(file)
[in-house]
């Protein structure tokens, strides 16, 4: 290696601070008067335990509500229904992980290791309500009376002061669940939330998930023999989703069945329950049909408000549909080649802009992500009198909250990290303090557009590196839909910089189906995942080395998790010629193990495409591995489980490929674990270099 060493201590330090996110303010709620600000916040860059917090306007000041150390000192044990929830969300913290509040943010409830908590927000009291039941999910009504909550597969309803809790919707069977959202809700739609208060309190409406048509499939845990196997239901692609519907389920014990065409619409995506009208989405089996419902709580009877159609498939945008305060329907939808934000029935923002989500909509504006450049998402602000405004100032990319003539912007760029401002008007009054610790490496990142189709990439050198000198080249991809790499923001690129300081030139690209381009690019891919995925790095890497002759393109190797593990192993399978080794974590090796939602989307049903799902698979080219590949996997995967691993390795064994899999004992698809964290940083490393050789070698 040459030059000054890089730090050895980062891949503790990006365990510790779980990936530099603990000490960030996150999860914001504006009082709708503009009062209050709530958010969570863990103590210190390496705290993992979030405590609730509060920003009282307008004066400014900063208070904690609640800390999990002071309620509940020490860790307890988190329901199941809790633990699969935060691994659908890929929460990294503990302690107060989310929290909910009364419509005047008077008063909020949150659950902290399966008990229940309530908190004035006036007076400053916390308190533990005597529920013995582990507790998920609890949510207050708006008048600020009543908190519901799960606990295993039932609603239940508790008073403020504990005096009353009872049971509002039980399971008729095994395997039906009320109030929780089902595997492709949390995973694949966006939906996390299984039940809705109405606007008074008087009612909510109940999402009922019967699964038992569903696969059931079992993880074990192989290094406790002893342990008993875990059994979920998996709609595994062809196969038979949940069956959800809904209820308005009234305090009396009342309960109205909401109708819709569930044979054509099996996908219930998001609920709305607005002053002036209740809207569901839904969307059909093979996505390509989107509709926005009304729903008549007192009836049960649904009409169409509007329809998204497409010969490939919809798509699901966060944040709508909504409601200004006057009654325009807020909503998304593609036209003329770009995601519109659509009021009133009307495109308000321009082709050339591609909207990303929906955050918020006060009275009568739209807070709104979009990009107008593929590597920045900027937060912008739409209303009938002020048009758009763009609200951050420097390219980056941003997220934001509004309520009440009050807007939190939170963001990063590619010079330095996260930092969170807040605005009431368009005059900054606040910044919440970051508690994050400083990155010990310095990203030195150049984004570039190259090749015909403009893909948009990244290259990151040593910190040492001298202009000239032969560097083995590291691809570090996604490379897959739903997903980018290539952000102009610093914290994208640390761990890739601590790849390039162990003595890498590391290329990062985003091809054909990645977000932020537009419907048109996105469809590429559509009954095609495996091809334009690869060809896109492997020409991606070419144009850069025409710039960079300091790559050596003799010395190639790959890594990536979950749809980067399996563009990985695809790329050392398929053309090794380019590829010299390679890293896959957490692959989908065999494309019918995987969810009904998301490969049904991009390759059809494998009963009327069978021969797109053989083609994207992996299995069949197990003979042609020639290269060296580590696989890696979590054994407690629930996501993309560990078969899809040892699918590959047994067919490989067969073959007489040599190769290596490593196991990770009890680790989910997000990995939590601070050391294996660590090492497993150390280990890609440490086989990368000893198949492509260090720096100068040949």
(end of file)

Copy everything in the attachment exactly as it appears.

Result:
[in-house]
């Protein structure tokens, strides 16, 4: 290696601070008067335990509500229904992980290791309500009376002061669940939330998930023999989703069945329950049909408000549909080649802009992500009198909250990290303090557009590196839909910089189906995942080395998790010629193990495409591995489980490929674990270099 060493201590330090996110303010709620600000916040860059917090306007000041150390000192044990929830969300913290509040943010409830908590927000009291039941999910009504909550597969309803809790919707069977959202809700739609208060309190409406048509499939845990196997239901692609519907389920014990065409619409995506009208989405089996419902709580009877159609498939945008305060329907939808934000029935923002989500909509504006450049998402602000405004100032990319003539912007760029401002008007009054610790490496990142189709990439050198000198080249991809790499923001690129300081030139690209381009690019891919995925790095890497002759393109190797593990192993399978080794974590090796939602989307049903799902698979080219590949996997995967691993390795064994899999004992698809964290940083490393050789070698 040459030059000054890089730090050895980062891949503790990006365990510790779980990936530099603990000490960030996150999860914001504006009082709708503009009062209050709530958010969570863990103590210190390496705290993992979030405590609730509060920003009282307008004066400014900063208070904690609640800390999990002071309620509940020490860790307890988190329901199941809790633990699969935060691994659908890929929460990294503990302690107060989310929290909910009364419509005047008077008063909020949150659950902290399966008990229940309530908190004035006036007076400053916390308190533990005597529920013995582990507790998920609890949510207050708006008048600020009543908190519901799960606990295993039932609603239940508790008073403020504990005096009353009872049971509002039980399971008729095994395997039906009320109030929780089902595997492709949390995973694949966006939906996390299984039940809705109405606007008074008087009612909510109940999402009922019967699964038992569903696969059931079992993880074990192989290094406790002893342990008993875990059994979920998996709609595994062809196969038979949940069956959800809904209820308005009234305090009396009342309960109205909401109708819709569930044979054509099996996908219930998001609920709305607005002053002036209740809207569901839904969307059909093979996505390509989107509709926005009304729903008549007192009836049960649904009409169409509007329809998204497409010969490939919809798509699901966060944040709508909504409601200004006057009654325009807020909503998304593609036209003329770009995601519109659509009021009133009307495109308000321009082709050339591609909207990303929906955050918020006060009275009568739209807070709104979009990009107008593929590597920045900027937060912008739409209303009938002020048009758009763009609200951050420097390219980056941003997220934001509004309520009440009050807007939190939170963001990063590619010079330095996260930092969170807040605005009431368009005059900054606040910044919440970051508690994050400083990155010990310095990203030195150049984004570039190259090749015909403009893909948009990244290259990151040593910190040492001298202009000239032969560097083995590291691809570090996604490379897959739903997903980018290539952000102009610093914290994208640390761990890739601590790849390039162990003595890498590391290329990062985003091809054909990645977000932020537009419907048109996105469809590429559509009954095609495996091809334009690869060809896109492997020409991606070419144009850069025409710039960079300091790559050596003799010395190639790959890594990536979950749809980067399996563009990985695809790329050392398929053309090794380019590829010299390679890293896959957490692959989908065999494309019918995987969810009904998301490969049904991009390759059809494998009963009327069978021969797109053989083609994207992996299995069949197990003979042609020639290269060296580590696989890696979590054994407690629930996501993309560990078969899809040892699918590959047994067919490989067969073959007489040599190769290596490593196991990770009890680790989910997000990995939590601070050391294996660590090492497993150390280990890609440490086989990368000893198949492509260090720096100068040949």